Conclusion



The results of the study indicate that the consumption of paan poses an impending threat to voice which is evident in abnormal acoustical findings and it is essential for people to be aware of the consequences of devouring paan for mere pleasure of minutes. Future studies can be done to identify the physical and physiological changes in the larynx and vocal tract due to usage of paan masala and also effect on articulatory and vocal tract functioning for long-term paan masala consumers is also necessary. Adequate measures have to be taken to change the lifestyle and behaviors of high risk in people who all are using paan/gutkha without knowing their effect on vocal mechanism.

Acknowledgment

JSS Institute of Speech and Hearing, Dharwad, was acknowledged.

Financial support and sponsorship

Nil.

Conflicts of interest

There are no conflicts of interest.

References

1Shah G, Chaturvedi P, Vaishampayan S. Arecanut as an emerging etiology of oral cancers in India. Indian J Med Paediatr Oncol 2012;33:71-9.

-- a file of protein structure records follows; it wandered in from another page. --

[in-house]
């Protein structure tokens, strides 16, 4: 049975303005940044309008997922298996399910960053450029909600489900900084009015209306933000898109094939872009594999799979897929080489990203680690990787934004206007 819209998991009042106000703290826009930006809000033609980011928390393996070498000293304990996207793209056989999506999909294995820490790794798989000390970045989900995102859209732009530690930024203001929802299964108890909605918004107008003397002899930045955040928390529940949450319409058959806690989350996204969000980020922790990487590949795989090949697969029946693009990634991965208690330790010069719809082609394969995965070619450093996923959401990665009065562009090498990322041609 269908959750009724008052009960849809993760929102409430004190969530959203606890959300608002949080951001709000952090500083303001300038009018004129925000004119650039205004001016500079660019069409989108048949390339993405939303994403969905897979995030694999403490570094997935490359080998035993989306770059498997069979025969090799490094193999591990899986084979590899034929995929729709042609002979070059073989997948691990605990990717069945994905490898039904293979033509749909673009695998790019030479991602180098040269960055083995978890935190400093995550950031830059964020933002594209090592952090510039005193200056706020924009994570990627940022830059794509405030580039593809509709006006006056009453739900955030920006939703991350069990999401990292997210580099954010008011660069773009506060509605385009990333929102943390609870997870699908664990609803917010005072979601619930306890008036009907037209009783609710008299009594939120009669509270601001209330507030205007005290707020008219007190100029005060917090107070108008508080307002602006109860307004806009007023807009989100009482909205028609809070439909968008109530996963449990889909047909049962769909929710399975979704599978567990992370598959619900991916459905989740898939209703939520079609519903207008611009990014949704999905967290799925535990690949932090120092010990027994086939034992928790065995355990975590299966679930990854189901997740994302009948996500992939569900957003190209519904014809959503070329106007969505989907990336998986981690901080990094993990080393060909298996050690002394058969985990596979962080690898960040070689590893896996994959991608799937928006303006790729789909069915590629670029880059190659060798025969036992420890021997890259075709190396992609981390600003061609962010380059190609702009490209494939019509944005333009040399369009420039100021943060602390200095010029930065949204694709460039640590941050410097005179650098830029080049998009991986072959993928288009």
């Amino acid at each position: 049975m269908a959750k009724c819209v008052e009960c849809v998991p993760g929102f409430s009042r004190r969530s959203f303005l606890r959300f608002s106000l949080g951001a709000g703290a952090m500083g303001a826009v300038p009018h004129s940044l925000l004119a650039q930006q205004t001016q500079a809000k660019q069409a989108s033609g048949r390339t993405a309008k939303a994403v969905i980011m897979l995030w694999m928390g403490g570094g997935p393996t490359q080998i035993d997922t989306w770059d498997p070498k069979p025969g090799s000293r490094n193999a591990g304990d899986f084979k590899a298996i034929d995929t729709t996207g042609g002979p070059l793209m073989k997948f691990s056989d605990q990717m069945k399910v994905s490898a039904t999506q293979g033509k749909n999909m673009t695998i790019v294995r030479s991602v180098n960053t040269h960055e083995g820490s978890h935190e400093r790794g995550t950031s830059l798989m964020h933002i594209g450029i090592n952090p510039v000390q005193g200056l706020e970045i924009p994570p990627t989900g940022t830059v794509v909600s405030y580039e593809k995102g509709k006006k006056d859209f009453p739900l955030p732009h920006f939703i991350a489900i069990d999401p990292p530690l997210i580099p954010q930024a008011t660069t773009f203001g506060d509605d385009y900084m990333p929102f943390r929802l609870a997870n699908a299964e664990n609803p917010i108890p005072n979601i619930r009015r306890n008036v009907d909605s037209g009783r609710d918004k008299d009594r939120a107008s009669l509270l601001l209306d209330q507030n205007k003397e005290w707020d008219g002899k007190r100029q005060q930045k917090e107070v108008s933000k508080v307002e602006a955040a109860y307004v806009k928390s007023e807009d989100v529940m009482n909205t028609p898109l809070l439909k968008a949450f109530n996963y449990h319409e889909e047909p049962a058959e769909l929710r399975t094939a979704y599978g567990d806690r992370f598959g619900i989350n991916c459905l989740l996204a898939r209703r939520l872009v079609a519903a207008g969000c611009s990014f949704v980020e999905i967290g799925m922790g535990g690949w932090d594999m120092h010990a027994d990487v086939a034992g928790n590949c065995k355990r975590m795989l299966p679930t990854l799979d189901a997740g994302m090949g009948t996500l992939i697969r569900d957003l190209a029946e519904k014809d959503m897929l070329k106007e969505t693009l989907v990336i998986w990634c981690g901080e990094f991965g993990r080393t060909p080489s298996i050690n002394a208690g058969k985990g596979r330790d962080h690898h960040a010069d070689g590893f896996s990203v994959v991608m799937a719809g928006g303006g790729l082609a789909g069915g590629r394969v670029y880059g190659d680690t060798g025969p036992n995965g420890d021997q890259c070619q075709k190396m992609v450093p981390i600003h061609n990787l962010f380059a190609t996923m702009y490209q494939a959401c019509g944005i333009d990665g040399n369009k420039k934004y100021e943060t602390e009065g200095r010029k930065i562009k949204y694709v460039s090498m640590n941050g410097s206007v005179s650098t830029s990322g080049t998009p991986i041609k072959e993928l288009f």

2Banerjee SC, Ostroff JS, Bari S, D'Agostino TA, Khera M, Acharya S, et al. Gutka and Tambaku Paan use among South Asian immigrants: A focus group study. J Immigr Minor Health 2014;16:531-9.
3Tricker A, Preussmann R. The occurrence of N-nitro compounds in Zarda tobacco. Cancer Lett 1988;42:113-8.
4Niaz K, Maqbool F, Khan F, Bahadar H, Ismail Hassan F, Abdollahi M. Smokeless tobacco (paan and gutkha) consumption, prevalence, and contribution to oral cancer. Epidemiology and Health 2017;39:e2017009.
5Avasn Maruthit Y, Rao RS, Palivela H, Thakre S. Impact of gutkha chewing & smoking on microbial environment of oral cavity: A case study on slum dwellers of selected areas in Visakhapatnam. J Environ Sci Eng 2004;46:268-73.
6Hixon TJ, Weismer G, Hoit JD. Preclinical speech science: Anatomy, physiology, acoustics, and perception. Choice Reviews Online 2009;46:46-4478-46-4478. doi: 10.5860/choice.46-4478.
7Boone DR. The Voice and Voice Therapy. Englewood Cliffs, NJ: Prentice-Hall; 1977.
8Garg A, Chaturvedi P, Gupta PC. A review of the systemic adverse effects of areca nut or betel nut. Indian J Med Paediatr Oncol 2014;35:3-9.
9Hirabayashi H, Koshii K, Uno K, Ohgaki H, Nakasone Y, Fujisawa T, et al. Laryngeal epithelial changes on effects of smoking and drinking. Auris Nasus Larynx 1990;17:105-14.